Open

Coming up

Don't miss

Replay


LATEST SHOWS

DEBATE

Europe's Plan for Putin - Will Russian Leader Bend After New Sanctions? (part 2)

Read more

DEBATE

Europe's Plan for Putin - Will Russian Leader Bend After New Sanctions?

Read more

FOCUS

Pakistan's Ahmadis living in fear of extremist attacks

Read more

WEB NEWS

Web users show solidarity with Iraqi Christians

Read more

THE INTERVIEW

Gilles Kepel, Islamic and Arab world specialist

Read more

BUSINESS DAILY

Argentina braced for another debt default

Read more

DEBATE

Too Late for Sanctions? Pressure Mounts on Russia over Ukraine (part 2)

Read more

DEBATE

Too Late for Sanctions? Pressure Mounts on Russia over Ukraine

Read more

MEDIAWATCH

'What would you do?'

Read more

  • Deadly shelling strikes Gaza UN school

    Read more

  • Dozens killed in stampede at Guinea rap concert

    Read more

  • US and EU slap Russia with fresh sanctions over Ukraine

    Read more

  • 'Compelling' signs Kosovo leaders trafficked organs, prosecutor says

    Read more

  • Graphic: Ebola spreads across West Africa

    Read more

  • Islamists seize key Benghazi army base as fuel fire rages on

    Read more

  • In pictures: ن - a sign of support for Iraq’s persecuted Christians

    Read more

  • Calls mount to ban France’s ‘violent’ Jewish Defence League

    Read more

  • Venezuela: Hugo Chavez’s ‘little bird’ strikes again

    Read more

  • France extradites suspected Jewish Museum shooter to Belgium

    Read more

  • Video: How tourism is helping Rwanda’s gorillas, ex-poachers

    Read more

  • Rare Sri Lankan leopard cubs born in French zoo

    Read more

  • US says Russia violated arms treaty by testing cruise missile

    Read more

  • Karzai’s cousin killed in Afghan suicide attack

    Read more

Asia-pacific

Asian markets fall on historic US credit downgrade

Video by FRANCE 24

Text by News Wires

Latest update : 2011-08-08

Asian stock markets plunged on Monday morning following an unprecedented downgrade of the US government's AAA credit rating to AA-plus by Standard & Poor’s and growing worries over the eurozone debt crisis.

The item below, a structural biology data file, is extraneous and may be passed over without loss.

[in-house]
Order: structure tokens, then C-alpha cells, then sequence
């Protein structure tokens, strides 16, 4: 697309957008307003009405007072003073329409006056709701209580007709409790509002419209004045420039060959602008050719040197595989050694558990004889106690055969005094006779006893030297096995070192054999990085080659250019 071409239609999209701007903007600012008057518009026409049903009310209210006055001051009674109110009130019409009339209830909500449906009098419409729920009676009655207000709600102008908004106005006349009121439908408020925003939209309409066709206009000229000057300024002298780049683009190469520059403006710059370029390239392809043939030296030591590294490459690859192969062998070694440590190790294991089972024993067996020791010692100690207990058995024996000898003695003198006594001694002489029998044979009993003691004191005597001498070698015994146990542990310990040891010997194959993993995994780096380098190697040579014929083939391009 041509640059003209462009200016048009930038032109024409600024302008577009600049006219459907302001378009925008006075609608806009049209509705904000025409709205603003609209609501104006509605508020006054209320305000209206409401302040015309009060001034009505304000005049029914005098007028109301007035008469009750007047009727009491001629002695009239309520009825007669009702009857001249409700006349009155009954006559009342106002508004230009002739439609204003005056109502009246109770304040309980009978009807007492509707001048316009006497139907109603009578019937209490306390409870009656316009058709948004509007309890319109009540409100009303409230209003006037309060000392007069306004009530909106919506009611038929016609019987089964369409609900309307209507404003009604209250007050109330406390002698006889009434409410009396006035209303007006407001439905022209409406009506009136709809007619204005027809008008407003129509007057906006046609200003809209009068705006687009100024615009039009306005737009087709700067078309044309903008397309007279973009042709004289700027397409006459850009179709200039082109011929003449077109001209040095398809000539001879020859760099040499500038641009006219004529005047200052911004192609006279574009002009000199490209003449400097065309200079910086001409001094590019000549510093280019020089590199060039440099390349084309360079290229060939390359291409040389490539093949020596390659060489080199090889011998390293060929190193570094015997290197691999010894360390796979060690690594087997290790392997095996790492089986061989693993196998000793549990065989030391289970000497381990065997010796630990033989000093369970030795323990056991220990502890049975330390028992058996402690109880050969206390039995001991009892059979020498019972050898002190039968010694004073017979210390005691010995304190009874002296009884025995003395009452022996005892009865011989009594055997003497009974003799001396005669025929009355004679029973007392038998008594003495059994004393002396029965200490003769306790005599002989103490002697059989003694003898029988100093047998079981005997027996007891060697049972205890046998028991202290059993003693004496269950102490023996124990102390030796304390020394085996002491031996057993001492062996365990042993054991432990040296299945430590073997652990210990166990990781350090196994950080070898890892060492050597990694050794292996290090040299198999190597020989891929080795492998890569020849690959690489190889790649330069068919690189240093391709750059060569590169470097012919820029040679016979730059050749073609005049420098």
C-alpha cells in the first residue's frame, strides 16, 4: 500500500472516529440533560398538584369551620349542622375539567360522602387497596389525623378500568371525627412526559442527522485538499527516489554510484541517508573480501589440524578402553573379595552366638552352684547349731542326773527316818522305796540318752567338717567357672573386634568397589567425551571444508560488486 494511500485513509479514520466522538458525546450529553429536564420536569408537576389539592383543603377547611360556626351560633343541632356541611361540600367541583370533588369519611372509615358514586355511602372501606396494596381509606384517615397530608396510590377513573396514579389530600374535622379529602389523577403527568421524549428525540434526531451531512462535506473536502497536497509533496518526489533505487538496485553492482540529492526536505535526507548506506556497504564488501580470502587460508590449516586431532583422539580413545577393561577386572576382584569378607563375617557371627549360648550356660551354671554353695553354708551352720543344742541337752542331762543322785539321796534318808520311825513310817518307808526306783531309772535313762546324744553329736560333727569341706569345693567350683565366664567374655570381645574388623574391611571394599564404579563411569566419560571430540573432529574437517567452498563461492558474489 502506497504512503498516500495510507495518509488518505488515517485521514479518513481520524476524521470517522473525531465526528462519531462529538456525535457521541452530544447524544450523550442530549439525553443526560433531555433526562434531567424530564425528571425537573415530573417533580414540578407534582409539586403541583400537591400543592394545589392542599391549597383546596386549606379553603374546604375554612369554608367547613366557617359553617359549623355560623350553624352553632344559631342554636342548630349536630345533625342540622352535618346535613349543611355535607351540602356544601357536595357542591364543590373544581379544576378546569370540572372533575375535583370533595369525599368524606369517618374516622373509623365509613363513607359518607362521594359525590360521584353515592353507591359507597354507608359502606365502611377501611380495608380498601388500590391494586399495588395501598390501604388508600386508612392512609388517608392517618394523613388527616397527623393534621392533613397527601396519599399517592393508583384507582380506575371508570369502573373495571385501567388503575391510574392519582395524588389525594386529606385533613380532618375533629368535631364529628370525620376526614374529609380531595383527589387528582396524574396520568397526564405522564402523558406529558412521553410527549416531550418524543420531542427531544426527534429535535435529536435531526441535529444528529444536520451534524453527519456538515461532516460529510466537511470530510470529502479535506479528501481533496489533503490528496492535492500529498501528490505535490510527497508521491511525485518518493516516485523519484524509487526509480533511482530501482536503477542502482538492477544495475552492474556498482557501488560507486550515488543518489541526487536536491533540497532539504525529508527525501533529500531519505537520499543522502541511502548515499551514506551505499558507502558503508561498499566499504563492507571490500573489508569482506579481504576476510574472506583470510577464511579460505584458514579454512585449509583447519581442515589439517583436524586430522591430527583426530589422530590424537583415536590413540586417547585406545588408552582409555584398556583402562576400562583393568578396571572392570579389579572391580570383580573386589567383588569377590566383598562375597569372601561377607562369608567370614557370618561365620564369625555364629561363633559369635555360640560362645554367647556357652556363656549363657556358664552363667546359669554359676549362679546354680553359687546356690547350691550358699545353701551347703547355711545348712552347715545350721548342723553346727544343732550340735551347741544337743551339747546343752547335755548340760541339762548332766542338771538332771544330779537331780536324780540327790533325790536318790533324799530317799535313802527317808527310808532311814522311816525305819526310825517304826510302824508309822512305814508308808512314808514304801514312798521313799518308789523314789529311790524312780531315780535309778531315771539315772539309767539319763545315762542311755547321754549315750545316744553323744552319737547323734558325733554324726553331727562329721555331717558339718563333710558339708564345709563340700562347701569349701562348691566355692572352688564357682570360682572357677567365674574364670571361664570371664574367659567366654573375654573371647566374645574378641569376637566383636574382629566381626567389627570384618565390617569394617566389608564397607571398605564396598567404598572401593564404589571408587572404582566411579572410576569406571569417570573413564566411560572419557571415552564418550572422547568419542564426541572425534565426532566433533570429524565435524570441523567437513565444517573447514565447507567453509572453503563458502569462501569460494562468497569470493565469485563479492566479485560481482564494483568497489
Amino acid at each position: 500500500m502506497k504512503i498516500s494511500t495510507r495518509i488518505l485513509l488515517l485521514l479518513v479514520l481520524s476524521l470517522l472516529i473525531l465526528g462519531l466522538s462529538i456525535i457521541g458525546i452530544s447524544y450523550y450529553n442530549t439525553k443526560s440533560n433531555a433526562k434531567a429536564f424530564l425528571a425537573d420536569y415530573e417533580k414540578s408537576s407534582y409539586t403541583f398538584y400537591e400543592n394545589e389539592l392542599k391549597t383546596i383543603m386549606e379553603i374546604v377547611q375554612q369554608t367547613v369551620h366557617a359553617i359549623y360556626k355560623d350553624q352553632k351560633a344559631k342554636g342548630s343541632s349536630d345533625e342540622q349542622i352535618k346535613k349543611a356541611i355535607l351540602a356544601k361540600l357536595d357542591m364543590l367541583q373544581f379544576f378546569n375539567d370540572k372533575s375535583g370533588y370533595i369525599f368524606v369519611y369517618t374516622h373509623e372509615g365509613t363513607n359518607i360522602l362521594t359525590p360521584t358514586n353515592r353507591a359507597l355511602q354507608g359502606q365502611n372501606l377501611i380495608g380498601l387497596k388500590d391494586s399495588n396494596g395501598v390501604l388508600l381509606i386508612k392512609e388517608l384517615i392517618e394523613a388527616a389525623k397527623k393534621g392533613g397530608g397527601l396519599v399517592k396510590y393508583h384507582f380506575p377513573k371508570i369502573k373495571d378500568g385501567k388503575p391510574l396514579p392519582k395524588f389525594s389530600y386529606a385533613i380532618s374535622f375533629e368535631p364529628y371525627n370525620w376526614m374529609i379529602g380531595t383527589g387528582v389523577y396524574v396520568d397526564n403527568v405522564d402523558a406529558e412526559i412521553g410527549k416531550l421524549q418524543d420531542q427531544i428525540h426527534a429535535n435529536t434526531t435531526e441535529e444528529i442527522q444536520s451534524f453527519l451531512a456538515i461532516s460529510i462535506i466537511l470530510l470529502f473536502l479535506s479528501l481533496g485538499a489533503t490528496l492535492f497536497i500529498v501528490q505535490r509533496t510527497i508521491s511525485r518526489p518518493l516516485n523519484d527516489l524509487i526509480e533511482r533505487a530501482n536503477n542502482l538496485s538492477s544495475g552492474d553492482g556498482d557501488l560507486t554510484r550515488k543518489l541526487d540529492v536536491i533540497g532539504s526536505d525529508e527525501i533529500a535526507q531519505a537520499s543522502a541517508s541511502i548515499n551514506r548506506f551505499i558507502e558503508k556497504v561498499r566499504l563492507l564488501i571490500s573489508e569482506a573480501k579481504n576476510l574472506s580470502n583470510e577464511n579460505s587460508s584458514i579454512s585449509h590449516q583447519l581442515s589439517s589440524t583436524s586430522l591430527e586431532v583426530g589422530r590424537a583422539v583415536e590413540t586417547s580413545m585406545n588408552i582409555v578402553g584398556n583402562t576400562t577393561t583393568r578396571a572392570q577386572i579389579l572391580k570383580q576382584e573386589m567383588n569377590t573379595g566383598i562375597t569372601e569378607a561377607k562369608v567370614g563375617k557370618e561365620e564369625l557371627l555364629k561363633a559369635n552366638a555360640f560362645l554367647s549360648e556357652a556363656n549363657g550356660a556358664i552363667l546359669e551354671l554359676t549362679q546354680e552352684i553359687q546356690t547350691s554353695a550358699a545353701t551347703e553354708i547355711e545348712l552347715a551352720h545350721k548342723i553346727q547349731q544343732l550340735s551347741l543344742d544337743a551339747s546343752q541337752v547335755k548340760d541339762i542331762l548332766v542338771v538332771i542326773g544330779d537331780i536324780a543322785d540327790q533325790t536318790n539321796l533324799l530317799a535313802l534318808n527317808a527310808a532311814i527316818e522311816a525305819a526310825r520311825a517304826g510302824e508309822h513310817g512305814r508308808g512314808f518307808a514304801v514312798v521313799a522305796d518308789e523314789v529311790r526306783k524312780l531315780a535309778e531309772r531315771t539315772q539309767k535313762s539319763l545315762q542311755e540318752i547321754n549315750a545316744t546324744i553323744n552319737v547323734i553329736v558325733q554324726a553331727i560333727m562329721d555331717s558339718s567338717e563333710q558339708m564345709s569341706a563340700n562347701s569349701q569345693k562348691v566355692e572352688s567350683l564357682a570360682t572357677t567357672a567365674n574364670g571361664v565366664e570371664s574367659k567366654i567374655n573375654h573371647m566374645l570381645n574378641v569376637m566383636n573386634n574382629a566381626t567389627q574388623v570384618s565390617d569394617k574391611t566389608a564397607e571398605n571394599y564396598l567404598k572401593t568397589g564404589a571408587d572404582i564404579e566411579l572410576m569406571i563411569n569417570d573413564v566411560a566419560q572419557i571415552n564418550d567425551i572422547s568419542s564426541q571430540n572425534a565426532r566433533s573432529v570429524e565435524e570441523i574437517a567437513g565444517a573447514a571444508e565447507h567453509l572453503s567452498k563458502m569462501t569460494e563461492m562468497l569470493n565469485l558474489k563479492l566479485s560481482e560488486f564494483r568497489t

AP - Asian stocks nose-dived Monday as the first-ever downgrade of the U.S. government’s credit rating jolted the global financial system, reinforcing fears of a rapid slowdown in economic growth. Oil prices extended recent sharp losses, trading below $84 a barrel on expectations that weaker global growth will crimp demand for crude. The dollar was lower against the yen and the euro.

Among the major Asian markets, Hong Kong’s Hang Seng tumbled 4 percent to 20,100.20 and South Korea’s Kospi crumpled 6.7 percent to 1,814.100. Japan’s Nikkei 225 stock average dropped 2.5 percent to 9,067.88. Futures pointed to losses on Wall Street when it opens Monday. Dow futures were off 258 points, or 2.3 percent, at 11,144 and broader S&P 500 futures shed 28.8 points, or 2.4 percent, to 1,169.00.

"It’s not Armaggedon, but it feels like it," said Hong Kong-based analyst Francis Lun, adding that he foresees the territory’s Hang Seng index to sink below 19,000 - a decline of a further 5 percent - before making any kind of comeback.

Banking shares were tainted by fears the sector could face heavy losses as the sovereign debt crisis in Europe continued to brew. Industrial and Commercial Bank of China, the world’s biggest bank by market value, fell 4.1 percent. Port operators -- whose lifeblood of imports and exports would be at risk if the global economy goes bust -- were stung badly. Hong Kong-listed China Shipping Container Lines Co. dropped 10.2 percent. Meanwhile, a strengthening yen, which makes Japanese products more expensive when they are sent overseas, slammed the country’s powerhouse export sector. Hitachi Corp. dropped 2.6 percent. Sony was 2.8 percent down. Mazda Motor Corp. lost 3.1 percent.